Label-free quantitative proteomics reveals differentially regulated proteins influencing urolithiasis.
Wright CA., Howles S., Trudgian DC., Kessler BM., Reynard JM., Noble JG., Hamdy FC., Turney BW.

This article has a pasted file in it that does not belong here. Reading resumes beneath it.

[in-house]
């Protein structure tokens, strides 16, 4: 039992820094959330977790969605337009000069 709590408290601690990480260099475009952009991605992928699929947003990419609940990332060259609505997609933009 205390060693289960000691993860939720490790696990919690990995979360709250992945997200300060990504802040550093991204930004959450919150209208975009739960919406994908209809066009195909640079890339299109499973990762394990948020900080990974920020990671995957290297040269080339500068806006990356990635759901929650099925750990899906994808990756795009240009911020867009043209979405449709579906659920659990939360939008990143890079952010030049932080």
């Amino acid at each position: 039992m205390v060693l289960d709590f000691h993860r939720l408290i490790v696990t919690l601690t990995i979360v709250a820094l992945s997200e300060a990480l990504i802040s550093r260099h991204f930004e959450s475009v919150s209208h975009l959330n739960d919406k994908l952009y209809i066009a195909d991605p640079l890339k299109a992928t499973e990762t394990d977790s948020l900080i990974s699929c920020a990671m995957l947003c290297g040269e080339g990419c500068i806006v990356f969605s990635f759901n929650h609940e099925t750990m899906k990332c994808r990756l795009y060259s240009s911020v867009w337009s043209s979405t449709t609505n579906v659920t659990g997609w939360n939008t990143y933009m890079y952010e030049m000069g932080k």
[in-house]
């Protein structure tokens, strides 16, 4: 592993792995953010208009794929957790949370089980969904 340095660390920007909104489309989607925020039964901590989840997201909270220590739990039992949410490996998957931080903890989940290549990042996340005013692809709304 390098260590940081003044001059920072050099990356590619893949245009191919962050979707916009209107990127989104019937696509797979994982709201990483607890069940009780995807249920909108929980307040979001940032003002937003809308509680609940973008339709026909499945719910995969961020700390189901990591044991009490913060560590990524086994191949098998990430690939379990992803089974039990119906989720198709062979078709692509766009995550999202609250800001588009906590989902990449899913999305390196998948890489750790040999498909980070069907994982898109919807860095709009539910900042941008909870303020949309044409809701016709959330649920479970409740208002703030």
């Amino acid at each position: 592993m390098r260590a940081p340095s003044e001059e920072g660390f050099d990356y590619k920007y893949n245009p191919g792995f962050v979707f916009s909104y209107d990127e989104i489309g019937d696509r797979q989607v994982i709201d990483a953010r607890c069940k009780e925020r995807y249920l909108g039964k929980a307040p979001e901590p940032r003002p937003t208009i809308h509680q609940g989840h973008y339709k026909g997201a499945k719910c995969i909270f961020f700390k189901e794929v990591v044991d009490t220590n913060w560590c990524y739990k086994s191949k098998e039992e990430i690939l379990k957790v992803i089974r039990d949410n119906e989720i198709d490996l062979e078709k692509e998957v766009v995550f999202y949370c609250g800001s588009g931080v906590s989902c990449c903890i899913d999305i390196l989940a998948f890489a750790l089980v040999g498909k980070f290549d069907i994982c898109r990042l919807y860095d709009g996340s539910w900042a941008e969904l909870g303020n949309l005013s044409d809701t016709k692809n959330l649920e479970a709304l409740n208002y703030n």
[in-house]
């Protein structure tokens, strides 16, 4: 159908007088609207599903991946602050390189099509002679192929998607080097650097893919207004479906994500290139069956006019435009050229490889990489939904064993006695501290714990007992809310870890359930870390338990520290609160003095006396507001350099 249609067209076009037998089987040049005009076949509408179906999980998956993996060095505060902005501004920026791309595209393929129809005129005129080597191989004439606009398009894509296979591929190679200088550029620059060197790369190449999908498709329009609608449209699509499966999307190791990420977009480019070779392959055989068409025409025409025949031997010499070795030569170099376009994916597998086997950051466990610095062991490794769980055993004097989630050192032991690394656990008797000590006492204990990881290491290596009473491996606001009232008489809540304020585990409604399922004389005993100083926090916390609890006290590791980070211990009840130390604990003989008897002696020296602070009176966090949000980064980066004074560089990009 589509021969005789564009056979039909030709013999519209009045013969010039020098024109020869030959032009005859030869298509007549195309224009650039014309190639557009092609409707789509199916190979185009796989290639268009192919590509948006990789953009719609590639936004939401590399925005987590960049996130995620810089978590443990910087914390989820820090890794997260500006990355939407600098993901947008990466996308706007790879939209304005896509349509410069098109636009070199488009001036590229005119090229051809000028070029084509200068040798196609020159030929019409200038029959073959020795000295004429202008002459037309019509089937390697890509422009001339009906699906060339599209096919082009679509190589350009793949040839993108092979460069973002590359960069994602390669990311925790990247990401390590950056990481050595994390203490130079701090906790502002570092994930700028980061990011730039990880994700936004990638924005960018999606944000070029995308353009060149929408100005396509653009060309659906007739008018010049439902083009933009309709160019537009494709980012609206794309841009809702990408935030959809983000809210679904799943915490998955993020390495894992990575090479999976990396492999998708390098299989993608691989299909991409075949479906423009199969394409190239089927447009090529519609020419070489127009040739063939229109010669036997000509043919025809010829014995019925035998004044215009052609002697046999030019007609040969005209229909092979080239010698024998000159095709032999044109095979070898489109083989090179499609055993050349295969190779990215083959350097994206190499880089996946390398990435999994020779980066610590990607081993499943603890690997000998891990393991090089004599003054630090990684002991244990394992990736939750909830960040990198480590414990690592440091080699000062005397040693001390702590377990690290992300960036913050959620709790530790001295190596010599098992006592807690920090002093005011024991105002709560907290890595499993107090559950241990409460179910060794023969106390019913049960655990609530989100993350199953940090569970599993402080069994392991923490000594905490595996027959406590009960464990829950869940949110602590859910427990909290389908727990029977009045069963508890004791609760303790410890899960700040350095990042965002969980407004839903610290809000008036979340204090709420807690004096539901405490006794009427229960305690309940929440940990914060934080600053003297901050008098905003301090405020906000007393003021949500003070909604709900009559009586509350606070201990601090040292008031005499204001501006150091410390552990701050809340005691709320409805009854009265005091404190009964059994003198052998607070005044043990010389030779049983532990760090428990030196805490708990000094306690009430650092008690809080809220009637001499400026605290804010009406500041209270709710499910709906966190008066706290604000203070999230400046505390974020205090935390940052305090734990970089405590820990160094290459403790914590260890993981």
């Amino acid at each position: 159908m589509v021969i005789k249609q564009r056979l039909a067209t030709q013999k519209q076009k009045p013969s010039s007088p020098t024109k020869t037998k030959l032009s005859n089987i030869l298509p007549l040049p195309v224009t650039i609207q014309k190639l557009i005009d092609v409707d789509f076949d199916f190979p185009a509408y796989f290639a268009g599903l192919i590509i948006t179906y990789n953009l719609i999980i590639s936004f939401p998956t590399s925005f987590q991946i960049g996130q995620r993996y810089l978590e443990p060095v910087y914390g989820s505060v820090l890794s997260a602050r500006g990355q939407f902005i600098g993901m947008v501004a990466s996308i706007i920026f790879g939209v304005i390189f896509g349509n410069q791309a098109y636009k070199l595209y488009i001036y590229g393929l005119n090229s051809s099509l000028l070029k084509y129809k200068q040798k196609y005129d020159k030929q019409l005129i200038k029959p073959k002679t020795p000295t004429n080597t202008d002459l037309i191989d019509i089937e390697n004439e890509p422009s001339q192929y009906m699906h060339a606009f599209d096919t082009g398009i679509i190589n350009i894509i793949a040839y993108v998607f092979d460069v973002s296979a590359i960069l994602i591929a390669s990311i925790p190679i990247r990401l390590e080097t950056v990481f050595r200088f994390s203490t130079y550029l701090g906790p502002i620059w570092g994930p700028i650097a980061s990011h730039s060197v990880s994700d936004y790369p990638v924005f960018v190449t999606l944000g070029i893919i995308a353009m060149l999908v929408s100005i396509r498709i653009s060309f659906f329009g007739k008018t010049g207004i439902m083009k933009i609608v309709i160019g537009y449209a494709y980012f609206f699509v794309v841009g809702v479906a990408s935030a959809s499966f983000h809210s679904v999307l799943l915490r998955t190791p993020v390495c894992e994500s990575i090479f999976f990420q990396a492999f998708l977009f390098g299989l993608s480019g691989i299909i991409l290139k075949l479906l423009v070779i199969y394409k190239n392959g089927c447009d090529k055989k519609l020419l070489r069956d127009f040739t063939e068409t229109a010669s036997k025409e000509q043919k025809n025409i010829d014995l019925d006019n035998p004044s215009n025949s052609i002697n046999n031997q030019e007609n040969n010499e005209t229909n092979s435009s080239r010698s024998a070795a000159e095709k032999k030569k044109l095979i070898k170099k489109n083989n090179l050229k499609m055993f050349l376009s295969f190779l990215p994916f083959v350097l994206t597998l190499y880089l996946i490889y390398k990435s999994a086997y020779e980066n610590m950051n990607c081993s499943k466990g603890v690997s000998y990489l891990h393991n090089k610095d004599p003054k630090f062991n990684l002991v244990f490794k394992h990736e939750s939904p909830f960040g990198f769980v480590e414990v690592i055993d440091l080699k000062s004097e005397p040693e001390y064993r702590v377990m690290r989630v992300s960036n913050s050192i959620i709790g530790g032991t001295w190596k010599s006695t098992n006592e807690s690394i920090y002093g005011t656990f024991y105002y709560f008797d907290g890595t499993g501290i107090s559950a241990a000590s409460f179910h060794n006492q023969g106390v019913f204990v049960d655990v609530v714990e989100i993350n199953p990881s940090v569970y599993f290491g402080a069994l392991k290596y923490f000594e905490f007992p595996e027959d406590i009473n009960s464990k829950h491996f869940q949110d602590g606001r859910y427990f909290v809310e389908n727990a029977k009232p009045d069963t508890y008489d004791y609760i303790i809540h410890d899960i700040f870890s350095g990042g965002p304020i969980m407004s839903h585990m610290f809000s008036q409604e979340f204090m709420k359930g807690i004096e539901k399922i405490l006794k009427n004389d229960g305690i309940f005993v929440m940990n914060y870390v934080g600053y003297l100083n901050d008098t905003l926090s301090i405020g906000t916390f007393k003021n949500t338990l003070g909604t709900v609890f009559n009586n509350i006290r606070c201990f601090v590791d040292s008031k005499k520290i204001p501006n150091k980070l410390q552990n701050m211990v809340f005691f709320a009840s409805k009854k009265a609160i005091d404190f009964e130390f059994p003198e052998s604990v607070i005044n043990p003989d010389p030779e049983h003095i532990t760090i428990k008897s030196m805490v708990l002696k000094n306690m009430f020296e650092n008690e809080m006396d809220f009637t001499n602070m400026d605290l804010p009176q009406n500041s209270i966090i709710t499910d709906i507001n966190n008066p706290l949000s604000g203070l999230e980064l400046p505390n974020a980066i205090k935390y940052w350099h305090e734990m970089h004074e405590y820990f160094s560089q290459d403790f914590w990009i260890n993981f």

Urinary proteins have been implicated as inhibitors of kidney stone formation (urolithiasis). As a proximal fluid, prefiltered by the kidneys, urine is an attractive biofluid for proteomic analysis in urologic conditions. However, it is necessary to correct for variations in urinary concentration. In our study, individual urine samples were normalized for this variation by using a total protein to creatinine ratio. Pooled urine samples were compared in two independent experiments. Differences between the urinary proteome of stone formers and nonstone-forming controls were characterized and quantified using label-free nano-ultraperformance liquid chromatography high/low collision energy switching analysis. There were 1063 proteins identified, of which 367 were unique to the stone former groups, 408 proteins were unique to the control pools, and 288 proteins were identified for comparative quantification. Proteins found to be unique in stone-formers were involved in carbohydrate metabolism pathways and associated with disease states. Thirty-four proteins demonstrated a consistent >twofold change between stone formers and controls. For ceruloplasmin, one of the proteins was shown to be more than twofold up-regulated in the stone-former pools, this observation was validated in individuals by enzyme-linked immunosorbent assay. Moreover, in vitro crystallization assays demonstrated ceruloplasmin had a dose-dependent increase on calcium oxalate crystal formation. Taken together, these results may suggest a functional role for ceruloplasmin in urolithiasis.